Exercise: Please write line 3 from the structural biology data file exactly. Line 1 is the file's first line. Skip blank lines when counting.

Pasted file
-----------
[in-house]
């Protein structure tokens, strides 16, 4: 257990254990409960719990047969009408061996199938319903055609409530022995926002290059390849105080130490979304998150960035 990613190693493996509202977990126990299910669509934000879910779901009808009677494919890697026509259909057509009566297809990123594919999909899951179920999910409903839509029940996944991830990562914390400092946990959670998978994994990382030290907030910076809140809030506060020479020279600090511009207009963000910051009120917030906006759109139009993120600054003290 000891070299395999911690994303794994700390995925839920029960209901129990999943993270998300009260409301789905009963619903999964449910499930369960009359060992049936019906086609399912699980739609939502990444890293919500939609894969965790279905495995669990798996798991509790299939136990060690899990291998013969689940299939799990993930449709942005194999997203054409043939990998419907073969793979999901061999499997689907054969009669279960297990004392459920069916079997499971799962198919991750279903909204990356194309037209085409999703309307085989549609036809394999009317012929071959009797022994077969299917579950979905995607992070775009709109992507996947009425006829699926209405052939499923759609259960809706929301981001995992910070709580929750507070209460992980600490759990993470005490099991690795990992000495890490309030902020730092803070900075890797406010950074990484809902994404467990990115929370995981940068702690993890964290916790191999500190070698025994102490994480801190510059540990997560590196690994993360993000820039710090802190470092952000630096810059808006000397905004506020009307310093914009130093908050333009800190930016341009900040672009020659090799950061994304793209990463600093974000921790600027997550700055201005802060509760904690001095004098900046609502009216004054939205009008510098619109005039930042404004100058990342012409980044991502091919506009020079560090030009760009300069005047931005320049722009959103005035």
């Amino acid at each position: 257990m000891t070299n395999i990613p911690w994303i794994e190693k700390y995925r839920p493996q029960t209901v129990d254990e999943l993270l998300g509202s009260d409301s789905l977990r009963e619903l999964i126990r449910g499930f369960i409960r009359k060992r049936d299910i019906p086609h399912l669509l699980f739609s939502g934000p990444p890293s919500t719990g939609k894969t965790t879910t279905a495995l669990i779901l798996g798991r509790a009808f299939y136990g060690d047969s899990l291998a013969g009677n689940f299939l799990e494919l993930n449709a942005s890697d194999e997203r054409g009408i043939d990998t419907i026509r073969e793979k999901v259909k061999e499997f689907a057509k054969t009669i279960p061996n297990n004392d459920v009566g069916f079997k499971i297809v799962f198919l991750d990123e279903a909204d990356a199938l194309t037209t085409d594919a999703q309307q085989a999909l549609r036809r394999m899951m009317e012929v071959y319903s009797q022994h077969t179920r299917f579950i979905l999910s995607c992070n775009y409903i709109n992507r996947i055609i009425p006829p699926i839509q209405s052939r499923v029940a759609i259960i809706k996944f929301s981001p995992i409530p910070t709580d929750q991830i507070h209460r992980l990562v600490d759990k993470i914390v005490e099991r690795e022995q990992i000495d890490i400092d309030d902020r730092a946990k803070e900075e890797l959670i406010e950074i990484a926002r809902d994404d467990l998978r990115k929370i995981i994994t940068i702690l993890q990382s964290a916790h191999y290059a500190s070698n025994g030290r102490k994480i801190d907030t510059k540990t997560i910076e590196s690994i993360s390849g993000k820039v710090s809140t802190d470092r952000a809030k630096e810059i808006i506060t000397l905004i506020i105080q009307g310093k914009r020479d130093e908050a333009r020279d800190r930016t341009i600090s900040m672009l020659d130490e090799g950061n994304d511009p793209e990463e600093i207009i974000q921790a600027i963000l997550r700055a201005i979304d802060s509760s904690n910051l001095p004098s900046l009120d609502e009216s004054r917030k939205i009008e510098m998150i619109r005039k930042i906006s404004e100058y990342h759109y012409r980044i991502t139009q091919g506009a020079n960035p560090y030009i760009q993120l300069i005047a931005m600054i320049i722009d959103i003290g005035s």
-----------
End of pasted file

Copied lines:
């Amino acid at each position: 257990m000891t070299n395999i990613p911690w994303i794994e190693k700390y995925r839920p493996q029960t209901v129990d254990e999943l993270l998300g509202s009260d409301s789905l977990r009963e619903l999964i126990r449910g499930f369960i409960r009359k060992r049936d299910i019906p086609h399912l669509l699980f739609s939502g934000p990444p890293s919500t719990g939609k894969t965790t879910t279905a495995l669990i779901l798996g798991r509790a009808f299939y136990g060690d047969s899990l291998a013969g009677n689940f299939l799990e494919l993930n449709a942005s890697d194999e997203r054409g009408i043939d990998t419907i026509r073969e793979k999901v259909k061999e499997f689907a057509k054969t009669i279960p061996n297990n004392d459920v009566g069916f079997k499971i297809v799962f198919l991750d990123e279903a909204d990356a199938l194309t037209t085409d594919a999703q309307q085989a999909l549609r036809r394999m899951m009317e012929v071959y319903s009797q022994h077969t179920r299917f579950i979905l999910s995607c992070n775009y409903i709109n992507r996947i055609i009425p006829p699926i839509q209405s052939r499923v029940a759609i259960i809706k996944f929301s981001p995992i409530p910070t709580d929750q991830i507070h209460r992980l990562v600490d759990k993470i914390v005490e099991r690795e022995q990992i000495d890490i400092d309030d902020r730092a946990k803070e900075e890797l959670i406010e950074i990484a926002r809902d994404d467990l998978r990115k929370i995981i994994t940068i702690l993890q990382s964290a916790h191999y290059a500190s070698n025994g030290r102490k994480i801190d907030t510059k540990t997560i910076e590196s690994i993360s390849g993000k820039v710090s809140t802190d470092r952000a809030k630096e810059i808006i506060t000397l905004i506020i105080q009307g310093k914009r020479d130093e908050a333009r020279d800190r930016t341009i600090s900040m672009l020659d130490e090799g950061n994304d511009p793209e990463e600093i207009i974000q921790a600027i963000l997550r700055a201005i979304d802060s509760s904690n910051l001095p004098s900046l009120d609502e009216s004054r917030k939205i009008e510098m998150i619109r005039k930042i906006s404004e100058y990342h759109y012409r980044i991502t139009q091919g506009a020079n960035p560090y030009i760009q993120l300069i005047a931005m600054i320049i722009d959103i003290g005035s």